Help us help others by donating to MindSpot

Donate now


Low mood and sadness are normal human emotions – we all feel sad or low at times. We use lots of different words to describe feelings of sadness, including feeling blue, unhappy, down or flat. Experiencing the occasional low mood or sadness is normal and nothing to worry about.

Depression is diagnosed when symptoms of sadness and low mood are severe, happen too often, and affect a person’s ability to live the life they want.

Symptoms of low mood and depression

When we experience low mood or sadness, we are often affected by three types of symptoms; unhelpful thoughts, physical symptoms and unhelpful behaviours.

Unhelpful thoughts

  • Self-critical and negative thoughts about ourselves
  • Feeling hopeless or helpless about ourselves or the future

Physical symptoms

  • Feeling tired or exhausted
  • Changes in sleep and appetite
  • Reduced sexual interest
  • Walking or moving more slowly
  • Having difficulty concentrating
  • Having poor attention and poor memory

Unhelpful behaviours

  • Becoming more irritable
  • Avoiding people and places, including things we used to enjoy doing
  • Not getting the same pleasure from our usual activities

Differences between low mood and depression

There are differences between experiencing occasional feelings of sadness and having depression. It is good to know these differences so we can recognise them in ourselves or a loved one and seek help when appropriate. It is important to remember that depression should only be diagnosed by a registered and experienced health professional.​ Depression can also occur together with an anxiety disorder, which can make it harder to recover.

About 1 million Australians experience depression each year. Many more people have less severe symptoms which affect the quality of their life.

If you would like to know more about your emotional wellbeing or whether you have symptoms of depression, you can take our short quiz. Your results will not be shared with anyone.

Depression is diagnosed when symptoms of low mood and sadness:

  • Are present for at least two weeks (many people experience symptoms for years before seeking treatment)
  • Are severe
  • Happen too often and
  • Affect a person’s ability to live the life they want
Depression is a serious condition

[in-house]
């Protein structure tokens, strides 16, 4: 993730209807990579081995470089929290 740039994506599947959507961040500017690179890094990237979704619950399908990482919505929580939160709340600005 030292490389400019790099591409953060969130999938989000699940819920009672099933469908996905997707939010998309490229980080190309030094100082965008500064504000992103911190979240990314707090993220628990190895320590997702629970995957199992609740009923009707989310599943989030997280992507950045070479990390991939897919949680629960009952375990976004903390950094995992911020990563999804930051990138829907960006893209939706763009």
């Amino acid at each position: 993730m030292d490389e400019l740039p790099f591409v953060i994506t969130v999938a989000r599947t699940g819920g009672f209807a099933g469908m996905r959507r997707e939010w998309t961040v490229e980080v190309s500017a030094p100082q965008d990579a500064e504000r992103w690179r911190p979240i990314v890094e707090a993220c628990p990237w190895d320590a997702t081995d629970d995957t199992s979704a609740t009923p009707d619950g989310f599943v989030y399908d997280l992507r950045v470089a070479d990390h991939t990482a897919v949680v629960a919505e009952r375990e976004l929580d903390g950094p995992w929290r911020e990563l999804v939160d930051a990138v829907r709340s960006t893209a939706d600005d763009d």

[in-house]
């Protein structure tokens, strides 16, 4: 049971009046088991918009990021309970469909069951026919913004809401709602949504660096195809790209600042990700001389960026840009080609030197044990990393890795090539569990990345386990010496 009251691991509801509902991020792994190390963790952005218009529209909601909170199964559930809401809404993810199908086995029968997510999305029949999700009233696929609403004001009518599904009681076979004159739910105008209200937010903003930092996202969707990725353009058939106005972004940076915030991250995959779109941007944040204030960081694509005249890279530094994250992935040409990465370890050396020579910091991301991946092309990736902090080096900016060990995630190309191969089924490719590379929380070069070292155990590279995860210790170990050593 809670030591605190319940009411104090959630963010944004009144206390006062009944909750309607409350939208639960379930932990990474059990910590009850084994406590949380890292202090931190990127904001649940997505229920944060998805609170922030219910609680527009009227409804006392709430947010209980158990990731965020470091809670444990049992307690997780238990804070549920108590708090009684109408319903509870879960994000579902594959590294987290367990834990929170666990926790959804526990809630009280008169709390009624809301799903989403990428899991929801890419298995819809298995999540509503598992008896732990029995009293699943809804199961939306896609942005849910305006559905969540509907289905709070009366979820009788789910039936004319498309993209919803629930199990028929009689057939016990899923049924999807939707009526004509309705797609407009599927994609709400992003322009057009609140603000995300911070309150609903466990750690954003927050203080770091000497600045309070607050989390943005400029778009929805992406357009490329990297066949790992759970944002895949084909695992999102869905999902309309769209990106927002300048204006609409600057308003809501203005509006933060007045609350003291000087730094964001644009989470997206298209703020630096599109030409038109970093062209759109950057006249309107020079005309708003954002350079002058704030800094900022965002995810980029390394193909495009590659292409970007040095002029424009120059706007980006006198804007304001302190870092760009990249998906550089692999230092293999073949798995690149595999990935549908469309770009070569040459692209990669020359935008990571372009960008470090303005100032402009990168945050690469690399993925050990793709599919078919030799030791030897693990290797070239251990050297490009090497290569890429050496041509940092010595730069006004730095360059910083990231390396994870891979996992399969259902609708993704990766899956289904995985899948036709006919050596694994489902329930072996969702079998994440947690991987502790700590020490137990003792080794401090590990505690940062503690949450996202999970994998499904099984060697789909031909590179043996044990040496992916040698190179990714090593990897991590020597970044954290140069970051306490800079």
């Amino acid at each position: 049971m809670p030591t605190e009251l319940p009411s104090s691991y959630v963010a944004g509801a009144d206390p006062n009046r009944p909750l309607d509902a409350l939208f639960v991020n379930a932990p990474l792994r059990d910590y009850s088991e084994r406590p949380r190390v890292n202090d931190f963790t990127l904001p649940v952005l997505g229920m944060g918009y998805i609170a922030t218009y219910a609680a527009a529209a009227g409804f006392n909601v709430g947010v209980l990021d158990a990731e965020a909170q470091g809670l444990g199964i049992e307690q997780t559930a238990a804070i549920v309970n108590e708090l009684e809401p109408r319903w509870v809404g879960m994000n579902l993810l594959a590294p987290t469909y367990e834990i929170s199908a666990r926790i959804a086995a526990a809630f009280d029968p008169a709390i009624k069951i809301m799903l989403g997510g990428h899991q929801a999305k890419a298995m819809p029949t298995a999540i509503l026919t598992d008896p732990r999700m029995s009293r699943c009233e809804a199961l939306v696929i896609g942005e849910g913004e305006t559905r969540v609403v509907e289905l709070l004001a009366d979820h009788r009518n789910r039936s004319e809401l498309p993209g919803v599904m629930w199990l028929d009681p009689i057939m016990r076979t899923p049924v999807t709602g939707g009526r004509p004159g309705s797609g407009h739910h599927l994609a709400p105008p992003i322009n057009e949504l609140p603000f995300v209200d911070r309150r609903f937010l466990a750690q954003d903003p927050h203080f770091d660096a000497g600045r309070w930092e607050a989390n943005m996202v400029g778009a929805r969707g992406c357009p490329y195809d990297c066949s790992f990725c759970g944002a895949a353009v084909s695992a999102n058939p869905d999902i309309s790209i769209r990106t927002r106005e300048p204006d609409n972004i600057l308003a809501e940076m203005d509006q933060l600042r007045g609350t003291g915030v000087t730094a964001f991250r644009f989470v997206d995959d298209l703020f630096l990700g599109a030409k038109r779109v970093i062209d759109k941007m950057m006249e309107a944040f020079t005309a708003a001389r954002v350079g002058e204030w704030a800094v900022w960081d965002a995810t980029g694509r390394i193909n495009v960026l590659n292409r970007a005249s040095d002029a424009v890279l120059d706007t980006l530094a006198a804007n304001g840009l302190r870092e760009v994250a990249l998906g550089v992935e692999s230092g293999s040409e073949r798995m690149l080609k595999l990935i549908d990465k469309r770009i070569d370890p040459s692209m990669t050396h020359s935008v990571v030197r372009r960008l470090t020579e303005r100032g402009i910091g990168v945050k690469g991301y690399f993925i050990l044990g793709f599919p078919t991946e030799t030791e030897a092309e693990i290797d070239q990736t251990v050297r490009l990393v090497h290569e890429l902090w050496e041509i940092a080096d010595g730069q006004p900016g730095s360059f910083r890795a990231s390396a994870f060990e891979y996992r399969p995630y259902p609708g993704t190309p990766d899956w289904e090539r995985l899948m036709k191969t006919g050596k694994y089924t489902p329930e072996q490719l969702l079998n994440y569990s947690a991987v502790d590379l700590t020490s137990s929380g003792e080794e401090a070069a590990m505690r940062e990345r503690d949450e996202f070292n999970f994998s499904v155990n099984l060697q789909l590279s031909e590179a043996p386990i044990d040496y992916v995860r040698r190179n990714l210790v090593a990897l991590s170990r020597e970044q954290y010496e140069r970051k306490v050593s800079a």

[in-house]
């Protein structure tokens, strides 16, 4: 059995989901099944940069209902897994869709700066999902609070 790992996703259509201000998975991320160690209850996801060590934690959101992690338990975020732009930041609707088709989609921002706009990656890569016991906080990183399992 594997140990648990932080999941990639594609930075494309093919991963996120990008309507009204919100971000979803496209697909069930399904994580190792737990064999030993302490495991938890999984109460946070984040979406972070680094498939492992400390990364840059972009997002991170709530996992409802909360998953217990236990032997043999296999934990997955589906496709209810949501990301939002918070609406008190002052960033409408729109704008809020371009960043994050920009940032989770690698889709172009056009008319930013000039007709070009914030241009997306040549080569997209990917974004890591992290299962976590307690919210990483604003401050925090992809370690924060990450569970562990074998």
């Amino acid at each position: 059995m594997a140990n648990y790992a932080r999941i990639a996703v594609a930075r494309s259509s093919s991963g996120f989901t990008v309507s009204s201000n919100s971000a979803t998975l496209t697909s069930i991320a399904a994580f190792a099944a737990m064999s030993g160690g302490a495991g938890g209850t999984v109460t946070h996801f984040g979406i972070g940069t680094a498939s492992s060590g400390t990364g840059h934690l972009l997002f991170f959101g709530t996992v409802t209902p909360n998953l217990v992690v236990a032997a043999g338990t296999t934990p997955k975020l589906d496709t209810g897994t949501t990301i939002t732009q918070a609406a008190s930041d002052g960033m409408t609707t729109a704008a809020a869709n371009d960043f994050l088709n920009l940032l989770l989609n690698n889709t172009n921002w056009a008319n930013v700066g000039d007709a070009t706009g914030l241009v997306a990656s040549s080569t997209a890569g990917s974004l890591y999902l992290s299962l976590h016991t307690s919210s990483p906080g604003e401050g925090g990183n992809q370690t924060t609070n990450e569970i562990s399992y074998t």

Depression often makes us feel hopeless and helpless and can lead to suicidal thoughts. When people are depressed they may have thoughts of hurting themselves or of ending their life. If you are having such thoughts please urgently contact Lifeline (13 11 14), your GP, another health professional, or your local mental health team or find other services that can help. If you require immediate assistance, dial 000.

Managing depression

We know that depression and depressive symptoms can negatively affect a person’s quality of life. The good news is that depression can be treated. We have worked with thousands of Australians with depression, and our results show that people’s symptoms often reduce by half after treatment.​

Beating depression is hard work – it takes courage, commitment and practice.

Having depression does not mean that a person has a weak personality or a weak character. Instead, we believe that people with depression often have not had a chance to learn skills for managing these symptoms. Psychological treatment programs, such as those offered by MindSpot, can help people with depression learn about their symptoms, learn skills for managing these symptoms, and then gradually resume their usual activities. Getting effective treatment for depression often also reduces symptoms of other psychological disorders, such as anxiety disorders.

People who have symptoms of sadness and low mood but do not have depression, can also benefit from learning the skills taught in psychological treatment programs. This is known as early intervention. Early intervention can stop symptoms from becoming chronic and severe.

We also know that the symptoms of depression can make it hard for people to recover, so it isn’t unusual for people to try treatment several times, or have reminder-sessions once treatment is over to help them stay well. People often find that they are more resilient following treatment and can bounce back more quickly, even if their symptoms return.

For more information about treatment options and assistance for depression:

  • Contact MindSpot or call 1800 61 44 34 to discuss our assessment and treatment options or other services that may help
  • Talk to your GP
  • See a psychologist, psychiatrist, or another mental health professional

Start your assessment now